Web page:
Update on Multiple System Atrophy
In Nature Reviews Neurology (Multiple system atrophy: insights into a rare and debilitating movement disorder, 13;232-243; 2017), Florian Krismer and Gregor Wenning from Innsbruck University Hospital provide a comprehensive overview of Multiple System Atrophy (MSA) linking the current state of knowledge from molecular-biological level and pathophysiology of MSA to disease dynamics and the impressive spectrum of therapeutic approaches. The thorough list of substances which failed to modify the course of disease brings to mind the challenging task of translative research in MSA. Although we have learned about the seeding ability of alpha synuclein from in-vitro and in-vivo experiments key events in the pathophysiological cascade of MSA are currently unknown. This pathophysiological cascade starts years before the onset of movement disorders.
In the recent years several studies have highlighted the importance of a careful neurovegetative anamnesis including questions focusing on symptoms of dysautonomia and REM sleep behavioral disorder (RBD). Patients concerned with dysautonomia and/or RBD should be offered a careful follow up in order to detect MSA early. Futile prostatic or bladder neck surgery is carried out in more than 40% of MSA patients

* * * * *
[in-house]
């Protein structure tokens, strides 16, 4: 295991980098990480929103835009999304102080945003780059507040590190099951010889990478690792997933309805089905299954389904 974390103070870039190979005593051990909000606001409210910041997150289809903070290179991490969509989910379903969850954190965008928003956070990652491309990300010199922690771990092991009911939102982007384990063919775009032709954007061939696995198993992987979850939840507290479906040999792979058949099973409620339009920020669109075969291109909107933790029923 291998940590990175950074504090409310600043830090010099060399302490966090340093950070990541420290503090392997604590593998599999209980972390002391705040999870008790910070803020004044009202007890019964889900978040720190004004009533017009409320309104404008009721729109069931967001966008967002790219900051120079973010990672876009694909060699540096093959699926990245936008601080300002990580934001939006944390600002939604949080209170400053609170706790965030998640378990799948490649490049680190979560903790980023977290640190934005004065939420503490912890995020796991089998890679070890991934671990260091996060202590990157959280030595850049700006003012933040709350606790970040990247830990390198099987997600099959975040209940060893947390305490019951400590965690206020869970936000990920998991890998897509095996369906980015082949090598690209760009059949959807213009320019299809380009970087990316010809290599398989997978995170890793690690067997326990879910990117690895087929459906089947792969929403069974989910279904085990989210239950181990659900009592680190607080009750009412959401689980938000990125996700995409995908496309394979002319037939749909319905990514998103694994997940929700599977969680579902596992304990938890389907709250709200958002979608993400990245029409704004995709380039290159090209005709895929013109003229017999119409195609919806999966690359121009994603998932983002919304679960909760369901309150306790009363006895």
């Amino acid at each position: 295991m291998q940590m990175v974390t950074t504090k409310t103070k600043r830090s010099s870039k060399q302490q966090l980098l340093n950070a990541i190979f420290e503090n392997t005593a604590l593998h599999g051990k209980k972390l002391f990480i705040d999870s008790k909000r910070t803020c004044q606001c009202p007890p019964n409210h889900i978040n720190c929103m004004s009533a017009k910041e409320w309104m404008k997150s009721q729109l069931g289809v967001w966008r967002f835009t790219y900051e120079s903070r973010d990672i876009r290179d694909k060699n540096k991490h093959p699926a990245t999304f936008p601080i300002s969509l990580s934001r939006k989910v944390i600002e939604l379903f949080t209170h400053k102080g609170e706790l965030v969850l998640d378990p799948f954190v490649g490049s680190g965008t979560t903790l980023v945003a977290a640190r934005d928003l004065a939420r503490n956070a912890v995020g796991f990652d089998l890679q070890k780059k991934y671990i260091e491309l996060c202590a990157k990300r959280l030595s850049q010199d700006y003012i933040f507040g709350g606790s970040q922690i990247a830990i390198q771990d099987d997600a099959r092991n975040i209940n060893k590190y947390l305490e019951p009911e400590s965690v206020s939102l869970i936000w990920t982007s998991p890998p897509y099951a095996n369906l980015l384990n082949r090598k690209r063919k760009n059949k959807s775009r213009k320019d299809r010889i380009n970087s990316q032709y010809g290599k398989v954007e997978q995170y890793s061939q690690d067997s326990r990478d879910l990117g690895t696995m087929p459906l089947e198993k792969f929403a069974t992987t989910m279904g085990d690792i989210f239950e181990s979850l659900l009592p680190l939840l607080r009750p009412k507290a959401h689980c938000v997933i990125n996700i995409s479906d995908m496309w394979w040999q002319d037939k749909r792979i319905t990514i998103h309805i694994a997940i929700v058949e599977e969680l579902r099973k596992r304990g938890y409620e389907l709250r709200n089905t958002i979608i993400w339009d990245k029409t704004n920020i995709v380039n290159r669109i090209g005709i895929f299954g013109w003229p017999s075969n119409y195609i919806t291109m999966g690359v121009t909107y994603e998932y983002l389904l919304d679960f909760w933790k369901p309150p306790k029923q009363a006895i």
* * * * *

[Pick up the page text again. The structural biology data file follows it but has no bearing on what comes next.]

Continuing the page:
The systematic retrospective evaluation of the clinical course of MSA in 685 patients showed a median time course between onset and death of 7.51 years. Coon EA, Sletten DM, Suarez MD et al. showed that falls and incontinence within 3 years of disease onset or orthostatic hypotension within the first year are predictors of an unfavorable outcome. Clinical features and autonomic testing predict survival in multiple system atrophy. Brain. 2015; 138(Pt 12):3623-31
A cross-sectional study of patients with probable MSA from six academic centers in the US and Europe revealed that combined RBD screening and polysomnography that REM-Sleep-Behavior Disorder (RBD) can be found in the premotor phase of the majority of patients with MSA. Palma JA, Fernandez-Cordon C, Coon EA et al. Prevalence of REM sleep behavior disorder in multiple system atrophy: a multicenter study and meta-analysis. Clin Auton Res. 2015; 25(1): 69–75.
A prospective study in 175 patients, undertaken by Prof. Low and colleagues confirmed the relevance of a severe autonomic failure for an unfavorable outcome of MSA. Low PA, Reich SG, Jankovic J et al. Natural history of multiple system atrophy in the USA: a prospective cohort study. Lancet Neurol. 2015 Jul;14(7):710-9.
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